Agriculture in the Zombie Apocalypse

I’ve had this idea of writing a zombie post apocalyptic story, and I want to keep the survival aspects as realistic as possible, which includes food growth and management. I’ve been doing some research into agriculture, but I’ve been a bit dissatisfied with the lack of scope, so I some questions for the community. For reference, my story takes place in a suburban city with a coastal Californian climate (Hot, dry summers and cool, wet winters; no snow, little frost):

  • What are the best/worst crops to grow in an apocalypse?
  • Space management tactics for suburban areas?
  • How to maintain livestock? What types? (Is it even possible?)
  • How to rotate crops out to ensure no soil nutrition deficiency?
  • How to make fertilizers?
  • How much land is needed to sustain one person?
  • Dealing with pests without chemical pesticides?
  • Plants that need pollinators?
  • How schedule crop plantings, so don’t run out of food or malnutrition?

Any input will be really helpful for me.

You pose some good questions here. And whilst I am no expert, I do grow some of my own crops at home and understand weather patterns, natural pesticides and fertilizers and rotation of crops.

So here’s some tips:

  • What are the best/worst crops to grow in an apocalypse?
    Some of the best crops to grow would include varied vegetables. This would be things like potatoes, pumpkins, peas, beans and zucchini’s.

  • Space management tactics for suburban areas?
    For ingenuity purposes, you can convert indoor areas into self-sustaining greenhouses. This would involve transforming a room into a place with heat management cycles and an irrigation system. You can also grow food in small backyards and probably convert flat roofed buildings and houses into rooftop gardens too.

  • How to rotate crops out to ensure no soil nutrition deficiency?
    Crops need to be rotated based on their growing speed and season. Say you have 2 fields and a whole bag of wheat seeds. To maintain soil nutrients, plant the seeds in one field for one season. Once grown, harvest the product and backburn the field. Plant the new crop in the second paddock and in paddock one, churn the soil. This is repeated every growing season.

  • How to make fertilizers?
    Human sewage. The easiest way is to harvest human sewage and simply lay it over your plants or crops. As gross as it sounds, it will work in a zombie apocalypse when there is no other alternative…unless you have chickens.

  • Dealing with pests without chemical pesticides?
    Is fairly easy. Converting used coffee beans is one trick that works really well at keeping bugs off your plants. Coffee is a natural repellent and when liquidated and squirted onto plant leaves, stops caterpillars from chomping away at the leaves, and thus destroying your plants and crops. Also again, chickens will also help as they naturally feed on caterpillars when they are free range. Another one to stop moths on fruit trees is to lay cardboard around the base of the tree, then heap hay over the top. Then get a piece of cotton, wrap it around the trunk. This provides a nest for the moths so they don’t lay on the leaves. Then, when it comes to spring, rip it off and burn it to destroy the eggs. Repeat again every season. For citrus type plants, take off infected limbs and drown in a bucket of water for about 3 days. Then burn said limbs.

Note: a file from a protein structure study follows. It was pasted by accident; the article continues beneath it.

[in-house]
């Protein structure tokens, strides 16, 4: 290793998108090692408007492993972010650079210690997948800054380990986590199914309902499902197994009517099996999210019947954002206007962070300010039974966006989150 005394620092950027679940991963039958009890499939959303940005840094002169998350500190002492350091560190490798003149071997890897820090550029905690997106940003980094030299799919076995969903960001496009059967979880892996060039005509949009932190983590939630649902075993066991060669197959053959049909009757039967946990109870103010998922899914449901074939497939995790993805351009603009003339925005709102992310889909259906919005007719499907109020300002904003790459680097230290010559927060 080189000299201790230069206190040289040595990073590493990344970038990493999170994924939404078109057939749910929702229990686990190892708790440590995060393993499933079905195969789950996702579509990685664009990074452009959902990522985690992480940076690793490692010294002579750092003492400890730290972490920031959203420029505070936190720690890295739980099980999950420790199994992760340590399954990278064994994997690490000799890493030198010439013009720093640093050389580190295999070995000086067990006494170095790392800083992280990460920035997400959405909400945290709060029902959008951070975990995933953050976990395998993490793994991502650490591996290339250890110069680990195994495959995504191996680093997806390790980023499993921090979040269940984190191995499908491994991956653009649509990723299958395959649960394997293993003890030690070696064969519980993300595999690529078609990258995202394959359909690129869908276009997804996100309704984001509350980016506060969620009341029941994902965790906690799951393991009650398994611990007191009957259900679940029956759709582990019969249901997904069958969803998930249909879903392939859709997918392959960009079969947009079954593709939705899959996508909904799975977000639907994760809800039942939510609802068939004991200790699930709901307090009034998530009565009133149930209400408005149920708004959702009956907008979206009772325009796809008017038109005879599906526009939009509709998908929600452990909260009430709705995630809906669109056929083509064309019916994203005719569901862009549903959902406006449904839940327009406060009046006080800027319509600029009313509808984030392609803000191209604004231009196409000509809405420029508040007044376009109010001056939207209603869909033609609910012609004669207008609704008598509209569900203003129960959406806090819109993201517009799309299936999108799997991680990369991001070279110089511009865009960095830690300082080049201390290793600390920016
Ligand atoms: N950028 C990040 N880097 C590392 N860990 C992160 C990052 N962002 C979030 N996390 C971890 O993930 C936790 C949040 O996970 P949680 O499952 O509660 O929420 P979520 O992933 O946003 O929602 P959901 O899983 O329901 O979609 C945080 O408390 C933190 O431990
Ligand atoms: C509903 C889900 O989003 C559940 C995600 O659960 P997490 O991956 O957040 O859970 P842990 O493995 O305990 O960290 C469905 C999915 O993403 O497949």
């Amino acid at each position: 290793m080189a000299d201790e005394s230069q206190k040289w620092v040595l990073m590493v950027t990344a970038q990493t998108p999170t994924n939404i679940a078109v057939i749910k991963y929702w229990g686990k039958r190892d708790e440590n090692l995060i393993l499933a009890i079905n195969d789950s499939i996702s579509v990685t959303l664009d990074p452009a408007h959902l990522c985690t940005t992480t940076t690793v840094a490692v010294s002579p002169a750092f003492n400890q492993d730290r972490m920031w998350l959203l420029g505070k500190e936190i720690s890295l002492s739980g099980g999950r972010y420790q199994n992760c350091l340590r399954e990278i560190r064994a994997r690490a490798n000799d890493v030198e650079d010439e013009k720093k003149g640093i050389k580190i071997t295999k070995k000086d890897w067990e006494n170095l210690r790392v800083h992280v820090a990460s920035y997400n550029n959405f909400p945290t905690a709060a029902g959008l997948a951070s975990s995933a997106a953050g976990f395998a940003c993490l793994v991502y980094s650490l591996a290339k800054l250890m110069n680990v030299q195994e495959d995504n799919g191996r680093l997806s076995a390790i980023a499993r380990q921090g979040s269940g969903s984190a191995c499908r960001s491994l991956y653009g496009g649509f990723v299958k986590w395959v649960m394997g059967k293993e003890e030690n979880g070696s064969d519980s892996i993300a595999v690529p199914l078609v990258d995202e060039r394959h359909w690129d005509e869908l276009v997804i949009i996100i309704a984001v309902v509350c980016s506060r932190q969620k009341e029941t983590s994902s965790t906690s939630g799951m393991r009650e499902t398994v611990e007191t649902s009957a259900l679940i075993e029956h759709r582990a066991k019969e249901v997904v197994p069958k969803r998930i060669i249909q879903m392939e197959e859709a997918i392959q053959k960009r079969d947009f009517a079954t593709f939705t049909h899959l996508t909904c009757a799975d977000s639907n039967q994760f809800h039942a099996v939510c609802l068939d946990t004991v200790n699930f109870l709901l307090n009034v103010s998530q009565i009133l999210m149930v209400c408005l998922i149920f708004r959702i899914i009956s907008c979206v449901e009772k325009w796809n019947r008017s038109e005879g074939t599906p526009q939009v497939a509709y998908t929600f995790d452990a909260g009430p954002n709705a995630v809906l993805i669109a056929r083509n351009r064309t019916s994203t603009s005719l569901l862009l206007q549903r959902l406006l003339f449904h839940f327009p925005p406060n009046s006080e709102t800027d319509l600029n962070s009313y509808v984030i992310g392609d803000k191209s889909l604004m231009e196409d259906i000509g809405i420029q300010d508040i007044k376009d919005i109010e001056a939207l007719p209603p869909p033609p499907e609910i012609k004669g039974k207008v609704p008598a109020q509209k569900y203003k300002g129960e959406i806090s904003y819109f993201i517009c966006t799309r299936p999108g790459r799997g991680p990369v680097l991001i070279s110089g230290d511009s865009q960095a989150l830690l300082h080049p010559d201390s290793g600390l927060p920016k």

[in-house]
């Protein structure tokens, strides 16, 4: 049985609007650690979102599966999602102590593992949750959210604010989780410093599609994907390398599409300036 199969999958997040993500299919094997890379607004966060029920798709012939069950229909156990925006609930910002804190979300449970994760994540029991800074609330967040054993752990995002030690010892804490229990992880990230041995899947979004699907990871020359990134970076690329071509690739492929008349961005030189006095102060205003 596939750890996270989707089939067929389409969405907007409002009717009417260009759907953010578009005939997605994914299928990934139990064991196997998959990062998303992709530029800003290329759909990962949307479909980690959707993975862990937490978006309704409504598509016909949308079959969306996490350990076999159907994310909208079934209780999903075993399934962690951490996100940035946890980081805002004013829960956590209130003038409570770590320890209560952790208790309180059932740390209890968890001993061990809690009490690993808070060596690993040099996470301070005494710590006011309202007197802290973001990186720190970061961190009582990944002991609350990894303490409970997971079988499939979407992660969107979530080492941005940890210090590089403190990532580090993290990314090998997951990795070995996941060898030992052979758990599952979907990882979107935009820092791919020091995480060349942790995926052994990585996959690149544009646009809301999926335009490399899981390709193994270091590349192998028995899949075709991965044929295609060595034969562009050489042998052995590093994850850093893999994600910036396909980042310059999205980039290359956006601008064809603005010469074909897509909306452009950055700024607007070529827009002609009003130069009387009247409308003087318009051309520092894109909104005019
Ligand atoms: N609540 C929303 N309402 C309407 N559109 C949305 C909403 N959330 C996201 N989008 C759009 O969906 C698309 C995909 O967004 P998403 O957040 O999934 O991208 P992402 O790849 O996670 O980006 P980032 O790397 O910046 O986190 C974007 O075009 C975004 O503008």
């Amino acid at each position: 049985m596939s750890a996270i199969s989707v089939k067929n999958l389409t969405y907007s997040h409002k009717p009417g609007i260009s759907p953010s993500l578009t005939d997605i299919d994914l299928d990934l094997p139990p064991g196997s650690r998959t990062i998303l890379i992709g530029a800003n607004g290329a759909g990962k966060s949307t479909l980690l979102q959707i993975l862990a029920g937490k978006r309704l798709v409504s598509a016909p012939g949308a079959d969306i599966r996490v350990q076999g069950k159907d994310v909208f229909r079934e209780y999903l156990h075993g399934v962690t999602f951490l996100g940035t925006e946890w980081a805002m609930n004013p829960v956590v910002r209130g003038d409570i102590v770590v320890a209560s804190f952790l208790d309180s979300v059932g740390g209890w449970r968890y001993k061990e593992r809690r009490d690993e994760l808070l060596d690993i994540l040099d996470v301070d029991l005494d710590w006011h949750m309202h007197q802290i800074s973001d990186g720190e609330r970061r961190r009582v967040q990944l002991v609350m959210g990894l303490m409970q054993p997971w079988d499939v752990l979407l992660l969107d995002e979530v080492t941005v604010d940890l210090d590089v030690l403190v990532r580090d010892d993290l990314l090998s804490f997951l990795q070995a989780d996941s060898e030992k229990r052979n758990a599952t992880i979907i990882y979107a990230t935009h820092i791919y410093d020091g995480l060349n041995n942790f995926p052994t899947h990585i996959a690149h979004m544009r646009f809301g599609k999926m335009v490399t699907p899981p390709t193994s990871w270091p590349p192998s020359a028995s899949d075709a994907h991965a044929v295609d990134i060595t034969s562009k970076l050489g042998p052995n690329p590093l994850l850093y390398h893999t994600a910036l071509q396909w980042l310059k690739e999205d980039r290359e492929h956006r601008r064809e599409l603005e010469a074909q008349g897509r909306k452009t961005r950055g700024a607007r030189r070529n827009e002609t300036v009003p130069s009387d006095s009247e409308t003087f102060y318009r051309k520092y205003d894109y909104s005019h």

That’s about all I have for now, if you need any more help, feel free to message me.

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Thanks for your help!

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You’re welcome. Hope it adds to your story.

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following; such an interesting question.

A “human footprint” (the amount of space an average human needs for food etc) is about 8 km2. You can go back to 250m2 if you limit to vegetable garden, potatoes etc. Wheat, beans etc use lots of ground and give less food back. Life stock works if the animals feed from what’s available (like goats, they eat everything, while cows need much water and high quality food).

Best is to turn the question around: which products grow fast and give high production? Tomatoes, potatoes etc. What’s a safe place to grow plants? The roof of a high building. You can grow tomatoes in a bucket on the top of a building, but you’ll need water and soil there.

Make the lack of “everything” an ingredient of the hard life your MC’s suffer. Make the lack of pesticides a challenge in the plot (when things go rather well, a plague breaks out) and use the invention of fertilizers as a small victory in the story (you can make compost). Your readers will eat your pages when they find out how your characters face all those problems and solve them.

A complete diet is: milk, beans and wheat (bread), but those three are hard to get in your world…

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Thanks for the reply. I’m wondering if smaller livestock would be possible to maintain (Things like chicken or fish) rather than larger livestock like cows.